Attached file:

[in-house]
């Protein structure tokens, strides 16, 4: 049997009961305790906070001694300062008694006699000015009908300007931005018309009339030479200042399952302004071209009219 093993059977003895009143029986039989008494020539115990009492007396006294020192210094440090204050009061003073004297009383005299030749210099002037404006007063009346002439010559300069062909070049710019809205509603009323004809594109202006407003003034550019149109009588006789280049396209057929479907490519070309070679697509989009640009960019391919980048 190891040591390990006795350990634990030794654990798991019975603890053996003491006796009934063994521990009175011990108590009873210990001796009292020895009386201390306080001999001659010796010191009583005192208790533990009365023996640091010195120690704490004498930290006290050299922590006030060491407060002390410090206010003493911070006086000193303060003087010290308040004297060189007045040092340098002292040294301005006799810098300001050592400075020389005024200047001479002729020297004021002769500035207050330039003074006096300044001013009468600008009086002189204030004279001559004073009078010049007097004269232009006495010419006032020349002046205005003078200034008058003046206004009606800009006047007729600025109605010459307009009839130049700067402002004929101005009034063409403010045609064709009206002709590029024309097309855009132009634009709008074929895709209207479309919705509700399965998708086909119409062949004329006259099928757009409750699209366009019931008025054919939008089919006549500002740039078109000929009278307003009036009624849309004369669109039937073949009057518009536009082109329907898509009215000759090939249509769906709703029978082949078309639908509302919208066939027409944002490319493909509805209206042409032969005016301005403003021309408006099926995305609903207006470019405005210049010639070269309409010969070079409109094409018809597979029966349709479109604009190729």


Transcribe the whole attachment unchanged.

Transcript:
[in-house]
């Protein structure tokens, strides 16, 4: 049997009961305790906070001694300062008694006699000015009908300007931005018309009339030479200042399952302004071209009219 093993059977003895009143029986039989008494020539115990009492007396006294020192210094440090204050009061003073004297009383005299030749210099002037404006007063009346002439010559300069062909070049710019809205509603009323004809594109202006407003003034550019149109009588006789280049396209057929479907490519070309070679697509989009640009960019391919980048 190891040591390990006795350990634990030794654990798991019975603890053996003491006796009934063994521990009175011990108590009873210990001796009292020895009386201390306080001999001659010796010191009583005192208790533990009365023996640091010195120690704490004498930290006290050299922590006030060491407060002390410090206010003493911070006086000193303060003087010290308040004297060189007045040092340098002292040294301005006799810098300001050592400075020389005024200047001479002729020297004021002769500035207050330039003074006096300044001013009468600008009086002189204030004279001559004073009078010049007097004269232009006495010419006032020349002046205005003078200034008058003046206004009606800009006047007729600025109605010459307009009839130049700067402002004929101005009034063409403010045609064709009206002709590029024309097309855009132009634009709008074929895709209207479309919705509700399965998708086909119409062949004329006259099928757009409750699209366009019931008025054919939008089919006549500002740039078109000929009278307003009036009624849309004369669109039937073949009057518009536009082109329907898509009215000759090939249509769906709703029978082949078309639908509302919208066939027409944002490319493909509805209206042409032969005016301005403003021309408006099926995305609903207006470019405005210049010639070269309409010969070079409109094409018809597979029966349709479109604009190729």